I first heard of Jim Meck, The Piano Man, while having coffee with this wife, Kimberly at The Spar Tavern Coffee Shop in “Old Town” (Tacoma, Washington). We were discussing video production for the Alliance of People with disAbilities, but I was equally interested in her Piano Man, Jim.
My mother took me screaming and kicking to my first piano lesson. I was in the first grade. When my teacher later died, I thought I was free, but no-o-o-o, my mother found a different teacher for me. When we moved from Tacoma to Lakewood, again I thought I was cut loose, but, again, no again. In Lakewood I had a different teacher and gave my first recital (playing Choo Choo Boogie) while in the fifth grade. I rode my bike to lessons in the Lakewood Colonial Center. The lessons finally stopped when we moved to Ponders Corner. In the fifth grade I was also signed up, against my will, for band and took up the alto Saxophone. In the ninth grade I switched to the baritone Saxophone and continued in band and orchestra through my senior year at Clover Park, making the All Puget Sound Orchestra. I never played Saxophone again once I left Clover Park, but in my married life, my wife and I have almost always had a piano in our home. I play for my own amusement and dedicate almost every song I play to my wife, Peggy.
I never learned to play by ear, I need to see the music and can sight read the songs I want to play. I have books featuring songs from Broadway, Country Western tunes, jazz, rock, torch, folk, gospel and more. But, oh, how I wish I could just sit down and play the songs I love. That is reserved for Jim Meck and I am jealous, but not jealous enough to actually do anything about it, but jealous nonetheless.
Jim began playing piano a couple of years earlier than me. While I grew up playing in Tacoma, Washington Jim grew up playing in Lower Longswamp, Pennsylvania. Doesn’t that just scream Country-Western? While I had a nearby playground pool, Jim probably enjoyed wading in Toad Creek. Doesn’t that ooze an essence of poetical and musical learning? At the age of thirteen, Jim was diagnosed with Retinitis Pigmentosa, which lead to total blindness. Jim continued to play piano and organ. When he turned eighteen, he began playing gigs and kept up his schooling earning a Bachelor’s Degree in Music Education. Like a good musician, he played whatever jobs he could find: solos, duos, and occasionally his entire band, The Guide Dogs.
Jim Meck and The Guide Dogs “New York State of Mind”
In 2016 Jim moved to Tacoma. He and his family live in Tacoma’s North end. When COVID-19 hit, the venues for live music dried up immediately, but that didn’t stop Jim and Kimberly. They created “Pedestrian Serenades.” Neighbors come and take part in the fun as Jim plays his keyboard on his front porch. In addition to the front porch concerts, Jim has been playing live shows on Facebook most Saturday nights. While Jim plays, Kimberly tunes into the live Facebook messages. After each number Kimberly passes on the comments from viewers to Jim. It’s very low key, and very enjoyable. There are lots of laughs and stories. Jim plays his own creations as well as his favorite songs from other entertainers and sometimes does a whole evening dedicated to various artists. I need to watch his Billy Joel night from August 2020, I believe.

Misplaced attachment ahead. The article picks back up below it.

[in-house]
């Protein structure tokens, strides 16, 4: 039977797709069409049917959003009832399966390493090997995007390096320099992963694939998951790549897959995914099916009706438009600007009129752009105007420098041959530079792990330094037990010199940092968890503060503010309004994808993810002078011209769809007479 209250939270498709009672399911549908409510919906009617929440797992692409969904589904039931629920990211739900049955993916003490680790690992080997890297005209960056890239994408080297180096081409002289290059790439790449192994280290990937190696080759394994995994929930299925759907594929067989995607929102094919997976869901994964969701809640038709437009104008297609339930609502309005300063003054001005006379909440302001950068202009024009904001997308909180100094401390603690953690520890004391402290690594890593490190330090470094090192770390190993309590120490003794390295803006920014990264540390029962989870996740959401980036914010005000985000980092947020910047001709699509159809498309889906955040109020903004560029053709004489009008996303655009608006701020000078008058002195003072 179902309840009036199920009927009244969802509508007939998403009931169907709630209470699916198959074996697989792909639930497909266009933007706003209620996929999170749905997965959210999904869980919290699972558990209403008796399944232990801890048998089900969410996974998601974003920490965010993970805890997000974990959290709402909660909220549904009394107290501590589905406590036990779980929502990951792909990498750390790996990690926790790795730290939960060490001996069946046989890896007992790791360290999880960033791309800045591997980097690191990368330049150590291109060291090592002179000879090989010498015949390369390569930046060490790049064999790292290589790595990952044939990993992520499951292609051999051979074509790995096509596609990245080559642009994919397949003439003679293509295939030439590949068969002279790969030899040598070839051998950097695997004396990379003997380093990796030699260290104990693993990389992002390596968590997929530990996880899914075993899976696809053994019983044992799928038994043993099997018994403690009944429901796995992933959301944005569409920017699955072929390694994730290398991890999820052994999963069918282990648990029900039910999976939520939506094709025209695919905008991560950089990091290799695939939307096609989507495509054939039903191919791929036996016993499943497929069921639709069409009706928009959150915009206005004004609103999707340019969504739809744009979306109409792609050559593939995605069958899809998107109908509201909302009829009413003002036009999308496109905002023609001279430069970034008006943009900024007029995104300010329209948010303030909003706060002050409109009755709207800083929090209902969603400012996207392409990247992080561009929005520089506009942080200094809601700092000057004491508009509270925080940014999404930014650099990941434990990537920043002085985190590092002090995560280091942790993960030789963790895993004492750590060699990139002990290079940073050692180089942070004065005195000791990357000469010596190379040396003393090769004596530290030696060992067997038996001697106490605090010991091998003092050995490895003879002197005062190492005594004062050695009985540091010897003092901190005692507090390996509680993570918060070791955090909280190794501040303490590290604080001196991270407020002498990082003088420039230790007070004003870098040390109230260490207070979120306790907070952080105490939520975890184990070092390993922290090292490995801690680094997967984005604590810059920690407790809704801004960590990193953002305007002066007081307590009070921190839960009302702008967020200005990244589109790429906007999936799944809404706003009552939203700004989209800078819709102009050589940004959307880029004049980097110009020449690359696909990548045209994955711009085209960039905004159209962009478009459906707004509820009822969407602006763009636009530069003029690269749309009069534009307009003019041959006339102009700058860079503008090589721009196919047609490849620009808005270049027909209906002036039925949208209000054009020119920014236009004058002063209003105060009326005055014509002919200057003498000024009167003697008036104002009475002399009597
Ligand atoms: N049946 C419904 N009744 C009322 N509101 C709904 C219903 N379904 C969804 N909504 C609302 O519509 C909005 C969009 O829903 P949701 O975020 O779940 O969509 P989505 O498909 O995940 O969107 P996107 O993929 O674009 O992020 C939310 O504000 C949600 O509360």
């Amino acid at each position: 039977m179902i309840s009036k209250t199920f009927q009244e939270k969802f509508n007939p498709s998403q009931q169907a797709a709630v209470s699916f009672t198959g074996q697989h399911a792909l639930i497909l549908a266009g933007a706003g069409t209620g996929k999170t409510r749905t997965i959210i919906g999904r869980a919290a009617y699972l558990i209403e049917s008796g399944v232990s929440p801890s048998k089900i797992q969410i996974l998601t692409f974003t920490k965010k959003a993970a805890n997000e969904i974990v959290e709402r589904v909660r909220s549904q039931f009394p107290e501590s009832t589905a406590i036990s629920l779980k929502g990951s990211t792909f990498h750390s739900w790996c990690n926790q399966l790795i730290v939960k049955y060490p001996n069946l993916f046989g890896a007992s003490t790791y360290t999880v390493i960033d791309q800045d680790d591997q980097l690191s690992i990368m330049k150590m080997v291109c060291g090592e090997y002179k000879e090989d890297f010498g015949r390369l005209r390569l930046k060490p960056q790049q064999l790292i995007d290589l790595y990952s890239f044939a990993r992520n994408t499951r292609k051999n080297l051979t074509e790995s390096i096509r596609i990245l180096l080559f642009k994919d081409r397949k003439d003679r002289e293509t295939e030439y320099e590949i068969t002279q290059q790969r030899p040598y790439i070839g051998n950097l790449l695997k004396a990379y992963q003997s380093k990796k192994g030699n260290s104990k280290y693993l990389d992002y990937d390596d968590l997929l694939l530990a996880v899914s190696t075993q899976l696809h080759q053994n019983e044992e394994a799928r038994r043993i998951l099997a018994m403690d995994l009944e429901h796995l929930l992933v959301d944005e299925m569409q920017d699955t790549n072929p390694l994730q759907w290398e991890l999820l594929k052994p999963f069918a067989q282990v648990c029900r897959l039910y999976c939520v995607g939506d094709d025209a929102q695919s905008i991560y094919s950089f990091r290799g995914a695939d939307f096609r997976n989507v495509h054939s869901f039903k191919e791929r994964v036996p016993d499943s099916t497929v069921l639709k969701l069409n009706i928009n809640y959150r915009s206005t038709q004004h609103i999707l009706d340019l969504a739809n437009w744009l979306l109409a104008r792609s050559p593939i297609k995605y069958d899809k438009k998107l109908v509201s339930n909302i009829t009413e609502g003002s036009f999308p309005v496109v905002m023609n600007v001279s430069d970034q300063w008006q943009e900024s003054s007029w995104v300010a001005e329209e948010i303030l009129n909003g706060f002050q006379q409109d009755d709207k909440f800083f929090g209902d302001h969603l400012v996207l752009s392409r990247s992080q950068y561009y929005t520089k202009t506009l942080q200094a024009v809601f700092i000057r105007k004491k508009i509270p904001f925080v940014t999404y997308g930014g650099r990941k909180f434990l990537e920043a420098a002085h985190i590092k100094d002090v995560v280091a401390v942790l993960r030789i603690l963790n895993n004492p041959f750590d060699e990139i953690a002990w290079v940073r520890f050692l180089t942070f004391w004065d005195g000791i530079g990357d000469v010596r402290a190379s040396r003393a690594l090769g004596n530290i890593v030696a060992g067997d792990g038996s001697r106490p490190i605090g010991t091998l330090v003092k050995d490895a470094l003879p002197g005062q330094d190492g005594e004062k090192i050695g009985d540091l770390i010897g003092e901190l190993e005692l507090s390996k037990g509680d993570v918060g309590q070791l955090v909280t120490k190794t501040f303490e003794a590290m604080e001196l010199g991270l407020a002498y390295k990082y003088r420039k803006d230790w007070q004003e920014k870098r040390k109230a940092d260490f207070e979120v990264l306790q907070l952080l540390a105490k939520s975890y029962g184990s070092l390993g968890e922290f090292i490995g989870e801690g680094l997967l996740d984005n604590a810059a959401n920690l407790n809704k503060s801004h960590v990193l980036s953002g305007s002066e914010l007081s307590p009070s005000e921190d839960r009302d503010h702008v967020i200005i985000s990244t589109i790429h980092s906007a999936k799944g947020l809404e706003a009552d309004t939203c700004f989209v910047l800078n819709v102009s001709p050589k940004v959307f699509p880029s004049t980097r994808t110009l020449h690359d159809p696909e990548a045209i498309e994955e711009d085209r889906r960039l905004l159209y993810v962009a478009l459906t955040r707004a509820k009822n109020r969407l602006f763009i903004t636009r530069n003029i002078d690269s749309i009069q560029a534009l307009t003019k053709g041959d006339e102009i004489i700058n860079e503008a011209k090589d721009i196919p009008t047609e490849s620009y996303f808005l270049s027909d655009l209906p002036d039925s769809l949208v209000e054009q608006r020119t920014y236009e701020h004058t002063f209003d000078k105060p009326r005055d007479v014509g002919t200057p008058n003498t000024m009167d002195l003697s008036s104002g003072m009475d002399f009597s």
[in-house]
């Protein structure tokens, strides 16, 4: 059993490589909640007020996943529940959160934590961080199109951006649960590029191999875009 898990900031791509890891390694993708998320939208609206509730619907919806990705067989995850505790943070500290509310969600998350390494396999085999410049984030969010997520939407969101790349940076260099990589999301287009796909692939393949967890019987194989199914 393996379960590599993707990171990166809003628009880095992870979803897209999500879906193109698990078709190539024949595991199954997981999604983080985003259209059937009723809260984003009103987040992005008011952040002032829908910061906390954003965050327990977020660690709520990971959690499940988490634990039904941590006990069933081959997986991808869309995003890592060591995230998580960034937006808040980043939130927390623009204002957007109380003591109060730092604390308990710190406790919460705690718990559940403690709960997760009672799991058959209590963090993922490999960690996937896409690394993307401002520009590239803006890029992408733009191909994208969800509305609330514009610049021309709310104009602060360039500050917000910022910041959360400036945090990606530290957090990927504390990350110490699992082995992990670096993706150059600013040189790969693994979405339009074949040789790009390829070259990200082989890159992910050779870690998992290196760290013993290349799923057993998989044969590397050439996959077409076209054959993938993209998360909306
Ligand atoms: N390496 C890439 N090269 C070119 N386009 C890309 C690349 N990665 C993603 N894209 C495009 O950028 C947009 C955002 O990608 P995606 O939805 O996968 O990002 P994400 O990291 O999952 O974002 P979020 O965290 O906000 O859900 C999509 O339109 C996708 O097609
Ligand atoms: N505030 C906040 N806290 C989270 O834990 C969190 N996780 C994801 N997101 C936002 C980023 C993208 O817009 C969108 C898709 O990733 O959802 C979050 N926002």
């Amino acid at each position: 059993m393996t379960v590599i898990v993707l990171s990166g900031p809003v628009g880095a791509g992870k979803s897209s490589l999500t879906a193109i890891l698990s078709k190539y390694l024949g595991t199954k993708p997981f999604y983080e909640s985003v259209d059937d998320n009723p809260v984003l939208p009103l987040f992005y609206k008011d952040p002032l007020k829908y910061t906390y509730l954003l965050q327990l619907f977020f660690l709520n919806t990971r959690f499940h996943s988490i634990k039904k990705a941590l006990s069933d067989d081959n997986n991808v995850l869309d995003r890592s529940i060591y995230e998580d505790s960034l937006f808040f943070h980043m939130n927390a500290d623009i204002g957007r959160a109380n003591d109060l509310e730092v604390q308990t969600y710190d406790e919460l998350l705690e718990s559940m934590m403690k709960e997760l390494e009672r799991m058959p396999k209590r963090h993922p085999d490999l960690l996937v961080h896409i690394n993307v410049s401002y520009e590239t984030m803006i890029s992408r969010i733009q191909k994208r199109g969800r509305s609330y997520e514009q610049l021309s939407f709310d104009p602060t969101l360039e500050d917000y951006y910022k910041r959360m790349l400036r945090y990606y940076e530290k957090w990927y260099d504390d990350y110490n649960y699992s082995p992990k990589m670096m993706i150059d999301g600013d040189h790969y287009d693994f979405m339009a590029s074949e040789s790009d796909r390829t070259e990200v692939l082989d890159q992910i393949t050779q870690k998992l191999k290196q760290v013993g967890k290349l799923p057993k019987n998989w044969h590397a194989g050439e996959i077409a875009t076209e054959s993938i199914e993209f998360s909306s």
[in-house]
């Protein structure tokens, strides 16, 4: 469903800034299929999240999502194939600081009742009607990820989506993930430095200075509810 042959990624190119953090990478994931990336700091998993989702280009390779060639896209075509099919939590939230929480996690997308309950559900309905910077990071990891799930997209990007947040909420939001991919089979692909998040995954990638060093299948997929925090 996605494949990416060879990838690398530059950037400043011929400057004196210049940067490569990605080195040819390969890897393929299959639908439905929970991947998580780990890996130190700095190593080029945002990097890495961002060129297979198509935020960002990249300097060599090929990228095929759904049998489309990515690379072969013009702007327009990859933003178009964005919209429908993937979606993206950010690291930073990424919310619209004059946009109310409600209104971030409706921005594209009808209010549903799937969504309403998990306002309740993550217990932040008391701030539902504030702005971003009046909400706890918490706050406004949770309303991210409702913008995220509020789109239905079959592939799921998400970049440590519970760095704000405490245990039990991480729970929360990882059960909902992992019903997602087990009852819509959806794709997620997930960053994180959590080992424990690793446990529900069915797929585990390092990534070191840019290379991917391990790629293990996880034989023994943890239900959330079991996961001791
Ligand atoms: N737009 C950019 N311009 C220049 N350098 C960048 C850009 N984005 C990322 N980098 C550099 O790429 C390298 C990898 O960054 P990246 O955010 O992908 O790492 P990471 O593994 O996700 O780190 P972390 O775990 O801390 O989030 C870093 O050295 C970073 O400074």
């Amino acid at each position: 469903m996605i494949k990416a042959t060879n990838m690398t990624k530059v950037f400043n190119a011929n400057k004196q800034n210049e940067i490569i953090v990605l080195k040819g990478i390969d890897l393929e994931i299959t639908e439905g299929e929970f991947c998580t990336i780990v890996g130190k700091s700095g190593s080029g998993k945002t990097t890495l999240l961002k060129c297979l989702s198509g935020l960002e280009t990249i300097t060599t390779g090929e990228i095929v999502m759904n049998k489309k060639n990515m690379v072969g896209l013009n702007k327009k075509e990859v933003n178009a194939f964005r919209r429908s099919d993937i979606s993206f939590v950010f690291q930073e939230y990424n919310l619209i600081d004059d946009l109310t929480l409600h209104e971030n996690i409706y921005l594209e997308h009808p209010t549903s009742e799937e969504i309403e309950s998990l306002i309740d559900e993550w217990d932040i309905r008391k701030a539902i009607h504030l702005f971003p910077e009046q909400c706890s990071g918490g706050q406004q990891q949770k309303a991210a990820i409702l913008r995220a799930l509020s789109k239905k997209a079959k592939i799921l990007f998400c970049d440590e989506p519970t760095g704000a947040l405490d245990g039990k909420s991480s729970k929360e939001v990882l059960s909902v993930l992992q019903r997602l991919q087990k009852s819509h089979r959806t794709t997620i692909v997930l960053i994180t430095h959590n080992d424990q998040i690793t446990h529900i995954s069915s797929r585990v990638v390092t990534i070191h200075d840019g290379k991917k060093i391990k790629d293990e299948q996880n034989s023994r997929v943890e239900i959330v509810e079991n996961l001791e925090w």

We’ve all heard of garage bands, I like this fun garage band video of Jim’s song “Designated Drinker” from October of 2020.
Now that people have been getting vaccinated, Jim has been playing at various gigs in the Pacific Northwest from Shaken in Eatonville to El Gaucho in Tacoma. I don’t know that the original Guide Dogs followed Jim to Tacoma from Lower Longswamp, but check Jim out on his website for complete information on upcoming gigs – jimmeck.com
I also would just like to mention that you can give Jim a tip from his website . . . but only if you have a really good time.
Speaking of really good times, this reminded me a visit to Ocean Shores which always occasioned a visit to the Galway Bay Restaurant and Bar. Most of the time, this little old man, dressed in a very green almost lime sweater would come in without a word or introduction from anyone and sit down at the piano and play. He knew numerous Irish and Scottish tunes. He wasn’t hired to do this; he did it because he loved to, only for tips. One time we were in there during an Ocean Shores trip. We really enjoyed his selections and wry humor. I gave a $10 bill to Peg and told her to put it in the tip jar. She did. He played some more and then came over to our table and said, “Nobody tips $10 in Ocean Shores!” He sat down with us and we chatted.
We don’t go down every year to Ocean Shores. The next time we went to the Galway Bay hoping to see the same charming man, a waitress recognized us and came over to our table. She told us he had died the previous winter. We were really sad to hear of his death; he gave us so much pleasure. Another performer gone.
When you hear someone performing something you like, be it on the street or at a venue, tip liberally. It makes everyone happy. We appreciate people who play and sing because we love it, too.